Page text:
Advanced cockpit display systems developed at the NASA Langley Research Centre may help to reduce aviation accidents before an aircraft has left the runway.
Runway incursions between aircraft and ground vehicles or other planes have increased by approximately 60 percent over the last five years.
In its attempt to reduce aircraft fatalities by 80 percent over the next decades, incursion avoidance has been named as the primary safety priority by the US Federal Aviation Administration.
NASA’s Runway Incursion Prevention System (RIPS) has been developed to give pilots and air traffic controllers an early warning if other planes or even ground vehicles are about to intrude onto the runway.
The RIPS system is said to integrate several advanced technologies into a surface communication, navigation and surveillance system for flight crews and air traffic controllers by combining a dashboard mounted moving map of the airport’s runways and taxiways with a head-up screen that gives the pilot real-time guidance.
The system shows and sounds an alert if another plane or vehicle is about to encroach onto the runway.
Air and ground vehicles can be pinpointed is several ways.
Radar is the most likely method. Equipment installed on high points can be tuned to track surface traffic. As a precaution, aircraft and ground vehicles could be fitted with radio tags interfaced with GPS data or receivers embedded in the tarmac. For ground controllers and pilots with a restricted field of view, blind spots may be virtually eliminated.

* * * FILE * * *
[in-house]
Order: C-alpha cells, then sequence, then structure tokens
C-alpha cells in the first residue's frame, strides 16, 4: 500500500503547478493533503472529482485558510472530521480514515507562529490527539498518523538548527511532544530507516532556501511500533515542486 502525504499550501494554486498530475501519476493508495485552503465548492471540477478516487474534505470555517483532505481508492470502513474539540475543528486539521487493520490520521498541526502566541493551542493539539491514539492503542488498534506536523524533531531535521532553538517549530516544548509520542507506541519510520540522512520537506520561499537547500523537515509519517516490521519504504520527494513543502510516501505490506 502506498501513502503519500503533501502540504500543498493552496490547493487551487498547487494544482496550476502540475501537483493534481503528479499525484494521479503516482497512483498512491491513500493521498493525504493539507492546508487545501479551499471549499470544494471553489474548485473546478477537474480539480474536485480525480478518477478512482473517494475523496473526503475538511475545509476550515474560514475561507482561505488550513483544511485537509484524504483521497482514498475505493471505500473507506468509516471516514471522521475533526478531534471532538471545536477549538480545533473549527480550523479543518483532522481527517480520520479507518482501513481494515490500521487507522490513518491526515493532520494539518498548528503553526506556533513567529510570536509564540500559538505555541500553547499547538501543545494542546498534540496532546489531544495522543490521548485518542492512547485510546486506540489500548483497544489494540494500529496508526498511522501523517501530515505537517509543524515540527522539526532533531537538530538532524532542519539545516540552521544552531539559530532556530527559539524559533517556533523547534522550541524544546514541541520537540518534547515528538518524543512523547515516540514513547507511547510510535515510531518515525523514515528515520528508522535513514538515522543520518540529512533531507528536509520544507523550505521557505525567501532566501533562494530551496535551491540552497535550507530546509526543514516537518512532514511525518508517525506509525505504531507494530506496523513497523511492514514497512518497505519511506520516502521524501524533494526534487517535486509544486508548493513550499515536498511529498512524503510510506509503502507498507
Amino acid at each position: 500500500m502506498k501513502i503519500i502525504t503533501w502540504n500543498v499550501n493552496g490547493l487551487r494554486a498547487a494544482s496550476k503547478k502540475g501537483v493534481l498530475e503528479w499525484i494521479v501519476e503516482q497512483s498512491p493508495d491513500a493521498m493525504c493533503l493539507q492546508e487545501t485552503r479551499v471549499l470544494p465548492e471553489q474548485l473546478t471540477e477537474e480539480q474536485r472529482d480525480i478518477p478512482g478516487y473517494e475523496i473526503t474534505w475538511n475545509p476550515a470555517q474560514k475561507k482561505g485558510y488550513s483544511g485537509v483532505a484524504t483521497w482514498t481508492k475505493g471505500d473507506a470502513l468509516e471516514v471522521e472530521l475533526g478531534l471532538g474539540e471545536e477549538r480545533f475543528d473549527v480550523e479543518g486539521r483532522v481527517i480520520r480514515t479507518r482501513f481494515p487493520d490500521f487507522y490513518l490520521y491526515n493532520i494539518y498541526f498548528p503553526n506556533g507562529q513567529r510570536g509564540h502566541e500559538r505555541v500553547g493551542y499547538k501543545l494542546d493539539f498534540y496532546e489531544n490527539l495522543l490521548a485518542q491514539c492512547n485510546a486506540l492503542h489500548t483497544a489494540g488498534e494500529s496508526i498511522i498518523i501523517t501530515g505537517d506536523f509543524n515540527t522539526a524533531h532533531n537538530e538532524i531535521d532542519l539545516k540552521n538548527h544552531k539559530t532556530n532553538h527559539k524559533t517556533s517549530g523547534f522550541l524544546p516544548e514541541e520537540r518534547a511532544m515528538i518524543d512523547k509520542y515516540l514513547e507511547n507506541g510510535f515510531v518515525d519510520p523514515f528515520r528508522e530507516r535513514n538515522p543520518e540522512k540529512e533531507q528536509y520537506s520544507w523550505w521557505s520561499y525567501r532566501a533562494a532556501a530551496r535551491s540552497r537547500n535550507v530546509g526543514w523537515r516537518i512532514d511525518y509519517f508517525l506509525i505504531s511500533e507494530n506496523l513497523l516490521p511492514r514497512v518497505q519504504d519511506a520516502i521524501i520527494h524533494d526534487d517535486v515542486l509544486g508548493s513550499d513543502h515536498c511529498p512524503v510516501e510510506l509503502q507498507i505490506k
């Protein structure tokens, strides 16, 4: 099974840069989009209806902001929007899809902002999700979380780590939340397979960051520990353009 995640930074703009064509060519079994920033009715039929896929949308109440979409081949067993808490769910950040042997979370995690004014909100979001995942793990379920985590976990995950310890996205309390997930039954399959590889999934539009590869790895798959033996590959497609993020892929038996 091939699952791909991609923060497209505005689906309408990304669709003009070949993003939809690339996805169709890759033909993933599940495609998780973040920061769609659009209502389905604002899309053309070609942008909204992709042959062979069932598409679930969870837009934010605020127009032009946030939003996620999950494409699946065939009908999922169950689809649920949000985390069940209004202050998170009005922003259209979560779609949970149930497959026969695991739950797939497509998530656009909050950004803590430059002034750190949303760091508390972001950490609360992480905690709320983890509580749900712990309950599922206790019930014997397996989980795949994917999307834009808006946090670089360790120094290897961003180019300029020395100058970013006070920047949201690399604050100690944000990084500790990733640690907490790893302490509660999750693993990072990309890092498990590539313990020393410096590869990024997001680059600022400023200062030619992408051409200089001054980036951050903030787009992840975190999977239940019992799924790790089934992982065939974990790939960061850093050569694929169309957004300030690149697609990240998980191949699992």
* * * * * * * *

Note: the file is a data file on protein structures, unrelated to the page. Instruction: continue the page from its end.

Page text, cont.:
RIPS is just one component of an advanced flight deck display system that would provide flight crews with vital airborne and ground data, including terrain, ground obstacles, air traffic, landing and approach patterns and detailed airport surface maps.
Another of NASA’s potential safety tools is NASA’s Synthetic Vision System, which processes GPS signals, three-dimensional terrain databases and sensors to give pilots the information they need to proceed safely.
Synthetic Vision would offer flight crews a clear electronic picture of what’s outside, regardless of weather conditions. For example, infrared cameras may be used at night or in bad weather. In theory this may lead to windowless cockpits, with the pilots relying solely on their electronic eyes.
The RIPS technologies were demonstrated at the Dallas/Fort Worth International Airport in 2000. A NASA 757 aircraft was equipped with the experimental displays and computer systems and NASA and commercial pilots took the 757 for a number of overnight flight tests to evaluate the gear.
Harry Verstynen, chief pilot from Langley, said the RIPS display has multiple uses. ‘Even for the large percentage of the time that you are not having a runway incursion the displays will give the pilot significant improvements in situational awareness on the airport and taxiing in low visibility conditions.’
‘With a few minor adjustments, I think it’s something commercial industry and aviation industry should take and grab hold of,’ said John Penney of United Airlines.